Read MT for the Articles
Metro Times is an alternative newspaper that doesn't appeal to certain demographics. The value of MT is in the articles it does that the mainstream media doesn't, or when it expands on what the mainstream media does but doesn't.
The ads represent a segment of the activity that does not appeal to certain demographics and is not allowed in some mainstream media — but they are legal advertisements for services.
The woman who opposes MT advocates for medical marijuana but is concerned about the sexy ads? If she has children, she should worry more about medical marijuana ads — and she is probably the worst guest ever on Let it Rip. She has no real basis for her objections. Sex trafficking? Selling slaves? The world would be a better place without the sex ads and medical marijuana ads in MT, but we must live with them in America — home of free speech ...
What worries me more is that she got a library to put MT behind the counter — she is a threat to free speech and the American Way. MT is not Playboy, Hustler, or Penthouse — they are 'men's magazines' that should not be readily available to children. She should read MT for the articles.
Long live Metro Times...
—David L. Malhalab, Detroit
Credit Where It's Due
I am a 56-year-old black woman, born and bred in Detroit. I just finished reading last week's Beer Issue and thought, "Where are the articles spotlighting black entrepreneurs and business owners in Detroit?" Through Google, I found the Huffington Post article dated July 14, cried like a baby, then got angry. Why didn't Detroit Metro Times write an article like this? Because 83 percent of Detroiters are black and there are over 32,000 black entrepreneurs and business owners. I have tried to obtain each weekly issue of Metro Times since I read the very first issue in 1980. It hasn't always been easy, and I don't always succeed, living in the ghettos of Detroit. Thank goodness for the Internet. I mostly agree with the magazine's opinions, and was most likely hooked when you took a stand regarding marijuana, which has been my medicine for 47 years. I am a registered patient since 2011. You pride yourselves on talking about issues not covered in mainstream news outlets, but I haven't missed your mostly Caucasian and white bias in news coverage, information and advertising, but, hey, what can you do? I find it unacceptable that Metro Times, a supposed liberal, progressive, and fair publication, allowed HuffPost to write about black Detroit business owners before you did. To make it right, please publish an issue titled "The Detroit Black Business Owners & Entrepreneurs Issue" and do an in-depth, informative, and caring job.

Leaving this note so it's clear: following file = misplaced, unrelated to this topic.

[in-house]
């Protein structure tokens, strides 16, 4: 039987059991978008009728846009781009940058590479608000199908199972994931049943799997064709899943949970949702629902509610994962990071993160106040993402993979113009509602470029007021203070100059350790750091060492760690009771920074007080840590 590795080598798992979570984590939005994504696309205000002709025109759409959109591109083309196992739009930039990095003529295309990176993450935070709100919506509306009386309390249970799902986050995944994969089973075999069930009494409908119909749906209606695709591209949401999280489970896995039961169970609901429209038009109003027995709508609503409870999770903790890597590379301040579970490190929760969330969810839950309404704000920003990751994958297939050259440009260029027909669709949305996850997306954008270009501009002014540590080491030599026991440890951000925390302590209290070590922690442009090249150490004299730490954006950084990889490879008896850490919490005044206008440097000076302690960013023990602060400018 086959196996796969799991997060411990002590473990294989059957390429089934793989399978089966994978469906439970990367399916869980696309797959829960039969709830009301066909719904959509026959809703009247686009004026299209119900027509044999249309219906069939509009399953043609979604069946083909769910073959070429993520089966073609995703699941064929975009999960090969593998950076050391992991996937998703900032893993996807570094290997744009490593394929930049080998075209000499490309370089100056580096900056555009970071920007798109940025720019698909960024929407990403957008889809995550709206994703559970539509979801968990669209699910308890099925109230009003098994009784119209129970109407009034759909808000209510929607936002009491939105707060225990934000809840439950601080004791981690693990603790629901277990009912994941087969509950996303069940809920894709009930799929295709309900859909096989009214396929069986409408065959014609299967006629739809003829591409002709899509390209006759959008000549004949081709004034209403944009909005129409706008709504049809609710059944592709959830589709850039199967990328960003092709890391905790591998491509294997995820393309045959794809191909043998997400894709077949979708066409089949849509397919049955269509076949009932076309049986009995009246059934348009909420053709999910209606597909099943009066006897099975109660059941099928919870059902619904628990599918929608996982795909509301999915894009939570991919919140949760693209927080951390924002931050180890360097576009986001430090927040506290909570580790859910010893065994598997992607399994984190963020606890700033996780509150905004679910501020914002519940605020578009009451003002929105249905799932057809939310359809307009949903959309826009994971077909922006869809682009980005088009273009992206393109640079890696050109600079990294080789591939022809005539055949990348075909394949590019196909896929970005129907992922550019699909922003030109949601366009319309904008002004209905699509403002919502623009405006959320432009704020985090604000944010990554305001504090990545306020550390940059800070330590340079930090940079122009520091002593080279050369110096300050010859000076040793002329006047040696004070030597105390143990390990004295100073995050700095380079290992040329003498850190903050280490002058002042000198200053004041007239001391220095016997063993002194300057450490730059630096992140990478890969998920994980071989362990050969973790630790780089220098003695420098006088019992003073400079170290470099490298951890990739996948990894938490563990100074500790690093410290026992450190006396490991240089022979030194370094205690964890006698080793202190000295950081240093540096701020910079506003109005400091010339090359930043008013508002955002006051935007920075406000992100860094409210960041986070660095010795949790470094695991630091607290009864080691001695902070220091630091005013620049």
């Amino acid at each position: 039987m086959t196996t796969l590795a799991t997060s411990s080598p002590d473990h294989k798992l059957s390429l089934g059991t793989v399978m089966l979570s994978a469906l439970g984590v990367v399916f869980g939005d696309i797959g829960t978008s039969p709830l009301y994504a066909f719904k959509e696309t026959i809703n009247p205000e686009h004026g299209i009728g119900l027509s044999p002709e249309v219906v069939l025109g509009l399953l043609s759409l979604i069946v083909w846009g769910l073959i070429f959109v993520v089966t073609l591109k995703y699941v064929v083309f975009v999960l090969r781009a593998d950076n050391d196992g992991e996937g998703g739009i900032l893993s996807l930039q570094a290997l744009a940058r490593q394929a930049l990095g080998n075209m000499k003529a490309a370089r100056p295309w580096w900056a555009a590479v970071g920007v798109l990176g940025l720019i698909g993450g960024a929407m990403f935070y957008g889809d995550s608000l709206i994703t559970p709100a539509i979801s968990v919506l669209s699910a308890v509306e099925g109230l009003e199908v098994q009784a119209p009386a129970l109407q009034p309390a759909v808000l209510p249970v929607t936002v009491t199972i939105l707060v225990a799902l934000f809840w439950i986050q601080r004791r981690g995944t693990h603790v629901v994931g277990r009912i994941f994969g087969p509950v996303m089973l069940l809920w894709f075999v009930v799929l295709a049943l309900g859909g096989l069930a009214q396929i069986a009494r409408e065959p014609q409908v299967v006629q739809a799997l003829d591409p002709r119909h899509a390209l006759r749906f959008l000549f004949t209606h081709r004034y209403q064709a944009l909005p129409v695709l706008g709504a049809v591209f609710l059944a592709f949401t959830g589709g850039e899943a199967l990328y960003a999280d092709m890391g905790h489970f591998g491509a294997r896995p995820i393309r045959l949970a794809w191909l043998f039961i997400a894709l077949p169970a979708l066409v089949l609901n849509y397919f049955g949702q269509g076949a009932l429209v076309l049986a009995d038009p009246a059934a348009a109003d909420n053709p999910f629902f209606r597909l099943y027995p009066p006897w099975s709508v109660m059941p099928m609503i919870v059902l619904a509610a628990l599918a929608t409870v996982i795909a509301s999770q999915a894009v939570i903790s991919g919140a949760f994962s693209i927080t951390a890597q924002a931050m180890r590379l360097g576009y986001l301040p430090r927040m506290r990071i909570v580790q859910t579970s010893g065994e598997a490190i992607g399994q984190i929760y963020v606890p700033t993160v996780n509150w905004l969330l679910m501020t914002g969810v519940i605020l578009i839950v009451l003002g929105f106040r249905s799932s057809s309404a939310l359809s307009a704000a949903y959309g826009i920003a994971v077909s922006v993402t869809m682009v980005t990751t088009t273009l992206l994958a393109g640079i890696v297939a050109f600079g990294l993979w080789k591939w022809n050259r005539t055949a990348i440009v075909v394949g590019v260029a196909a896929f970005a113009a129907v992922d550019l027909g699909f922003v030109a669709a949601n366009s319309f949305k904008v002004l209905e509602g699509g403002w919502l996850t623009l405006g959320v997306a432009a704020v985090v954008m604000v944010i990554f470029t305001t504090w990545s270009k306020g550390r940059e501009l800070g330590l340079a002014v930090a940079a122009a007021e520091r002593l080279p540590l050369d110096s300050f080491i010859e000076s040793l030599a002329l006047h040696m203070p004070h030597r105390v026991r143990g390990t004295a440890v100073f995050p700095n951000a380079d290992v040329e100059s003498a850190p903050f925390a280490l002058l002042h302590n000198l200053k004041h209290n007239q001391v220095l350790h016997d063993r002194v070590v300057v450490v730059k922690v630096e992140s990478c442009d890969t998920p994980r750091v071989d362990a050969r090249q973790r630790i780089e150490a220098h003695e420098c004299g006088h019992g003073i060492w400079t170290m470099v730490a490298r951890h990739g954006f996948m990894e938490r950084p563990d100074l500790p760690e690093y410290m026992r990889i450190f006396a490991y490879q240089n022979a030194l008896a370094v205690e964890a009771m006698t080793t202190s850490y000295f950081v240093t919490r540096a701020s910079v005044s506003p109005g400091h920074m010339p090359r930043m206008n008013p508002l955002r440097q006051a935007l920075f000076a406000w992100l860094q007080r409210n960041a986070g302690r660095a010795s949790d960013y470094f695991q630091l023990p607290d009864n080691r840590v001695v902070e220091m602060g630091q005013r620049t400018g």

— M.P. Morgan, Detroit
While we agree that it's important to highlight local black entrepreneurs in Detroit, we disagree that we have ignored them. In fact, the Beer Issue that you mention featured a Facetime interview with gallery owner George N'Namdi that addressed the very issues you raise in your letter. Our other recent coverage of black entrepreneurs includes stories on Parks Old Style Bar-B-Q, Shakespeare in Detroit's founder Samantha White, Dabl's African Bead Gallery and MBAD Museum, Savvy Chic, Rachel's Place, Tulani Rose, Regeania Coleman of the Jungle Juice Bar, and more. Furthermore, it should be noted that the Huffington Post article you mention referenced a Jalopnik article, which was, in turn, prompted by one of our blog posts about the issue.
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